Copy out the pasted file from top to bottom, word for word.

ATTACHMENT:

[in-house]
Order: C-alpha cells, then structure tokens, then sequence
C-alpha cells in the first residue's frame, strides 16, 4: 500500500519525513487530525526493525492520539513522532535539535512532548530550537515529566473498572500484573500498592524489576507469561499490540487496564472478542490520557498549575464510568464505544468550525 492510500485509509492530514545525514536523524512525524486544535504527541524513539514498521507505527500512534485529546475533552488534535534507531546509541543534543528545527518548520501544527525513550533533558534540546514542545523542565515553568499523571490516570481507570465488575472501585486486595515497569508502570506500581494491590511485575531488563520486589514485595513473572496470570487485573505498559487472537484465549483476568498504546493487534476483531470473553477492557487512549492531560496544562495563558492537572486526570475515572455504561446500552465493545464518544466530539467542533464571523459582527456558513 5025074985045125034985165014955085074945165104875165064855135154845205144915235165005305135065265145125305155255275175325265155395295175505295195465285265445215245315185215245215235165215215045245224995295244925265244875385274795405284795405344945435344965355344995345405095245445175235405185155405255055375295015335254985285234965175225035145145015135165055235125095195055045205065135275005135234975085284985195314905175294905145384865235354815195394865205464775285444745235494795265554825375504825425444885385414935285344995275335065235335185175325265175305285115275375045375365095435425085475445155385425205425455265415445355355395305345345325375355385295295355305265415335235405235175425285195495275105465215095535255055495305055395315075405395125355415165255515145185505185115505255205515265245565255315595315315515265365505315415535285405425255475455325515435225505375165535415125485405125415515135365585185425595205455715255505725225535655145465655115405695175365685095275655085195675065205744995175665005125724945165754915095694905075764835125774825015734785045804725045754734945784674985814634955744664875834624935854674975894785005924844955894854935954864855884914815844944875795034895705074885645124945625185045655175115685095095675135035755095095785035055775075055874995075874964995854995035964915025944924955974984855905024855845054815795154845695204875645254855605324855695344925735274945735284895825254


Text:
[in-house]
Order: C-alpha cells, then structure tokens, then sequence
C-alpha cells in the first residue's frame, strides 16, 4: 500500500519525513487530525526493525492520539513522532535539535512532548530550537515529566473498572500484573500498592524489576507469561499490540487496564472478542490520557498549575464510568464505544468550525 492510500485509509492530514545525514536523524512525524486544535504527541524513539514498521507505527500512534485529546475533552488534535534507531546509541543534543528545527518548520501544527525513550533533558534540546514542545523542565515553568499523571490516570481507570465488575472501585486486595515497569508502570506500581494491590511485575531488563520486589514485595513473572496470570487485573505498559487472537484465549483476568498504546493487534476483531470473553477492557487512549492531560496544562495563558492537572486526570475515572455504561446500552465493545464518544466530539467542533464571523459582527456558513 5025074985045125034985165014955085074945165104875165064855135154845205144915235165005305135065265145125305155255275175325265155395295175505295195465285265445215245315185215245215235165215215045245224995295244925265244875385274795405284795405344945435344965355344995345405095245445175235405185155405255055375295015335254985285234965175225035145145015135165055235125095195055045205065135275005135234975085284985195314905175294905145384865235354815195394865205464775285444745235494795265554825375504825425444885385414935285344995275335065235335185175325265175305285115275375045375365095435425085475445155385425205425455265415445355355395305345345325375355385295295355305265415335235405235175425285195495275105465215095535255055495305055395315075405395125355415165255515145185505185115505255205515265245565255315595315315515265365505315415535285405425255475455325515435225505375165535415125485405125415515135365585185425595205455715255505725225535655145465655115405695175365685095275655085195675065205744995175665005125724945165754915095694905075764835125774825015734785045804725045754734945784674985814634955744664875834624935854674975894785005924844955894854935954864855884914815844944875795034895705074885645124945625185045655175115685095095675135035755095095785035055775075055874995075874964995854995035964915025944924955974984855905024855845054815795154845695204875645254855605324855695344925735274945735284895825254